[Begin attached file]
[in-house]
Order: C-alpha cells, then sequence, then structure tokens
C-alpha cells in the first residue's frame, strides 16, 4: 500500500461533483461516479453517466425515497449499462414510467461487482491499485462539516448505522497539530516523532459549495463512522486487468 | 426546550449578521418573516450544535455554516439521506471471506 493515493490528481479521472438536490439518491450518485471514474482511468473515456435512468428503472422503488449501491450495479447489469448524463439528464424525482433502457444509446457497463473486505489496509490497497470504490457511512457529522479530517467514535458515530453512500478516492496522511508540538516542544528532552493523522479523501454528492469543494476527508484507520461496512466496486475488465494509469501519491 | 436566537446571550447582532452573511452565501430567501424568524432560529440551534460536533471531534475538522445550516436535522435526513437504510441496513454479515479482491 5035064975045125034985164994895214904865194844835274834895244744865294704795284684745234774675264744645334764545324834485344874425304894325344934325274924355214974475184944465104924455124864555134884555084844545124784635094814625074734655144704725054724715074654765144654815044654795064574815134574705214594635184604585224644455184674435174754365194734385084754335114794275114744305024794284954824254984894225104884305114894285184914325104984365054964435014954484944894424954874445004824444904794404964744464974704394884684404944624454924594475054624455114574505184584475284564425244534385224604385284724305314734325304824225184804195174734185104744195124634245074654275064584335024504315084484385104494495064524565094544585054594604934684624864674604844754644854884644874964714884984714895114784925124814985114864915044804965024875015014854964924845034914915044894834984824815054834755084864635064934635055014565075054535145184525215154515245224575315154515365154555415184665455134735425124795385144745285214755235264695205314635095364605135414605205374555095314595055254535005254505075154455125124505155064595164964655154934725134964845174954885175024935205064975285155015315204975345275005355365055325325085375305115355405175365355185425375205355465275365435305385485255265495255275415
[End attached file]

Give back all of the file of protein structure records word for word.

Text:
[in-house]
Order: C-alpha cells, then sequence, then structure tokens
C-alpha cells in the first residue's frame, strides 16, 4: 500500500461533483461516479453517466425515497449499462414510467461487482491499485462539516448505522497539530516523532459549495463512522486487468 | 426546550449578521418573516450544535455554516439521506471471506 493515493490528481479521472438536490439518491450518485471514474482511468473515456435512468428503472422503488449501491450495479447489469448524463439528464424525482433502457444509446457497463473486505489496509490497497470504490457511512457529522479530517467514535458515530453512500478516492496522511508540538516542544528532552493523522479523501454528492469543494476527508484507520461496512466496486475488465494509469501519491 | 436566537446571550447582532452573511452565501430567501424568524432560529440551534460536533471531534475538522445550516436535522435526513437504510441496513454479515479482491 5035064975045125034985164994895214904865194844835274834895244744865294704795284684745234774675264744645334764545324834485344874425304894325344934325274924355214974475184944465104924455124864555134884555084844545124784635094814625074734655144704725054724715074654765144654815044654795064574815134574705214594635184604585224644455184674435174754365194734385084754335114794275114744305024794284954824254984894225104884305114894285184914325104984365054964435014954484944894424954874445004824444904794404964744464974704394884684404944624454924594475054624455114574505184584475284564425244534385224604385284724305314734325304824225184804195174734185104744195124634245074654275064584335024504315084484385104494495064524565094544585054594604934684624864674604844754644854884644874964714884984714895114784925124814985114864915044804965024875015014854964924845034914915044894834984824815054834755084864635064934635055014565075054535145184525215154515245224575315154515365154555415184665455134735425124795385144745285214755235264695205314635095364605135414605205374555095314595055254535005254505075154455125124505155064595164964655154934725134964845174954885175024935205064975285155015315204975345275005355365055325325085375305115355405175365355185425375205355465275365435305385485255265495255275415